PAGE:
Xi’s China in revamp mode

Let’s wait for another five years to see if Mr. Xi really turns out to be the next Mao, who at least won wars for China.

Xi, the new Mao (Left)?

-Sarim Ahmed

China, the world’s second largest economy and military power after the United States, held the 19thParty Congress of its ruling party, the Communist Party of China, from October 18-25, 2017. It was held, as usual, at the Great Hall of the People in Beijing.

The Party Congress is an event held twice every decade to set the Communist Party’s national policies and elect its top leadership.

During the Congress, a new ideology, labelled ‘Xi Jinping Thought on Socialism with Chinese Characteristics for a New Era’, was added into the party’s constitution.

Since Mao Zedong founded the People’s Republic of China in 1949, no other leader except Mao himself has been honoured by name in the constitution while alive. Deng Xiaoping, the architect of China’s economic revival, was honoured posthumously.

The trend before Xi Jinping came to power in 2012 was that of the highest leader being first among equals. However, after the 18th Party Congress (in 2012), this process began to erode. Thus Xi Jinping, in the middle of his 10-year term, not only got his name in the party charter but also got himself elevated to a sort of a ‘living legend’, forget about his hold on the Communist Party and the armed forces of the country. It needs to be mentioned that Mr. Xi heads the all-powerful Central Military Commission (CMC), the overall high command of the People’s Liberation Army and he is the only civilian in the 11-member body.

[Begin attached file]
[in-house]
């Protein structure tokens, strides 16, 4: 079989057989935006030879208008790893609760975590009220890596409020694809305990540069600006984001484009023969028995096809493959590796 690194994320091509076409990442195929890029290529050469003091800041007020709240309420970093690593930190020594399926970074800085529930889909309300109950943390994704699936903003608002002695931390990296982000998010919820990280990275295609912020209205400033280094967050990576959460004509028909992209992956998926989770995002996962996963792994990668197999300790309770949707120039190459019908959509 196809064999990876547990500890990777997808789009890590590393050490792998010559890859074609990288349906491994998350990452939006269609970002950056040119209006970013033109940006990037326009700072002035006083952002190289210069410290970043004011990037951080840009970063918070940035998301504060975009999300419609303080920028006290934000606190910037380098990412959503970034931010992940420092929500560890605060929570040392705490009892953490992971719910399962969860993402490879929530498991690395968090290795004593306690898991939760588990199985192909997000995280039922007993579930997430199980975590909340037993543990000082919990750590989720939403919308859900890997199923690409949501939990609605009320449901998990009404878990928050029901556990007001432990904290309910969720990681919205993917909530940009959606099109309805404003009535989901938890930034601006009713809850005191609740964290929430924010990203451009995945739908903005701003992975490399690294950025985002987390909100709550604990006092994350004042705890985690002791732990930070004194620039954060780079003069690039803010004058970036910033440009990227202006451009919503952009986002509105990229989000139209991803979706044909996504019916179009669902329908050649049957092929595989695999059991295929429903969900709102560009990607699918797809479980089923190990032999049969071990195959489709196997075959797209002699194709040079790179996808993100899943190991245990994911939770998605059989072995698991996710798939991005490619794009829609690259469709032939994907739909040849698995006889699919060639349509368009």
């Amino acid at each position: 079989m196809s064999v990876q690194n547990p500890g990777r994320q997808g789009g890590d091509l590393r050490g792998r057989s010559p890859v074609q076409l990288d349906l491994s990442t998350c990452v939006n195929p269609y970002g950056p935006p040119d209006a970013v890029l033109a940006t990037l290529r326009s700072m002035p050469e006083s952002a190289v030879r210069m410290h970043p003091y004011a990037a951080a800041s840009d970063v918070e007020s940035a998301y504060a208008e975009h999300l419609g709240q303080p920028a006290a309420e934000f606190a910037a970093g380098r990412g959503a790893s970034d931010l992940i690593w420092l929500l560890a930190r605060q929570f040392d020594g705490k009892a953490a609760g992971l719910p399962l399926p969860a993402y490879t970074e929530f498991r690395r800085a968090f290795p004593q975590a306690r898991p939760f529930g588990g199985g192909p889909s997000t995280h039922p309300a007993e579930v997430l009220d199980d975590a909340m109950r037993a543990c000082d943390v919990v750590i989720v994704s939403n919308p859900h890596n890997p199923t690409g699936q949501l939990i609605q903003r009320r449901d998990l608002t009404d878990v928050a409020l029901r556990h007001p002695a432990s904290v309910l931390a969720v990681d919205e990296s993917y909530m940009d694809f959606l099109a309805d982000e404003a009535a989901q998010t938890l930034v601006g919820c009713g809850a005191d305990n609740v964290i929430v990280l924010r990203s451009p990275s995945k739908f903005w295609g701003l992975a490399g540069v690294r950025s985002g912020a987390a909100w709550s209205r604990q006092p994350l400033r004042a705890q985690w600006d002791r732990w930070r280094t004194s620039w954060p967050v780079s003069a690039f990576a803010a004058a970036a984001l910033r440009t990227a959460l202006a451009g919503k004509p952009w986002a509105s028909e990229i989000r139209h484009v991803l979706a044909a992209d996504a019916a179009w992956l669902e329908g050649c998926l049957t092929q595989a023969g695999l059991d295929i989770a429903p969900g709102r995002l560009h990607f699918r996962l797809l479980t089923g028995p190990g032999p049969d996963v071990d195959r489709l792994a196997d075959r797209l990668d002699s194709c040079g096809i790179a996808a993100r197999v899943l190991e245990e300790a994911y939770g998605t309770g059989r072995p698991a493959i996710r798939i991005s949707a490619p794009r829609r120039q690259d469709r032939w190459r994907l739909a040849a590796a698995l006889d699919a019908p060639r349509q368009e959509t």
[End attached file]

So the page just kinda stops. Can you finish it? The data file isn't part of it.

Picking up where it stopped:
Xi Jinping is a leader with an ambitious vision for China, a vision that has both domestic and foreign elements.

He called China a ‘great power’ or ‘strong power’ 26 times in his opening speech last week. At the foreign front, he has ramped up the construction and militarization of islands in the South China Sea, an aspect which troubles US and its regional allies. He also opened China’s first overseas military base in Djibouti, Africa. His signature Belt and Road Initiative (BRI)—a kind of modern Silk Route—running across Eurasia and Africa was also added to the constitution. It is basically a trade and infrastructure network. Incidentally, the China Pakistan Economic Corridor (CPEC), which passes through Pakistan-occupied Kashmir and ends at Gwadar, happens to be a part of the BRI. That’s why New Delhi feels that both (CPEC and BRI) violate India’s sovereignty and have the potential to create future problems. It needs to be reminded that India was the only major country to openly boycott the Belt and Road Forum held in Beijing in May this year. Pakistan was a prominent country at the Forum. It remains to be seen how this tussle between the dragon and the elephant plays out in the future.

One other issue which deserves mention is corruption. Since coming to power Mr. Xi has run a tight anti-corruption campaign. Chinese media have been promoting the country’s top 10 achievements under Xi, and, needless to say, anti-corruption finds a place in that.

Let’s wait for another five years to see if Mr. Xi really turns out to be the next Mao, who at least won wars for China.

Sarim Ahmed is a trainee journalist associated with ‘The Morning Chronicle’. International affairs is his one of the favourite subjects. If you like this piece, do not hesitate to appreciate Sarim at sarimahmed92@gmail.com.


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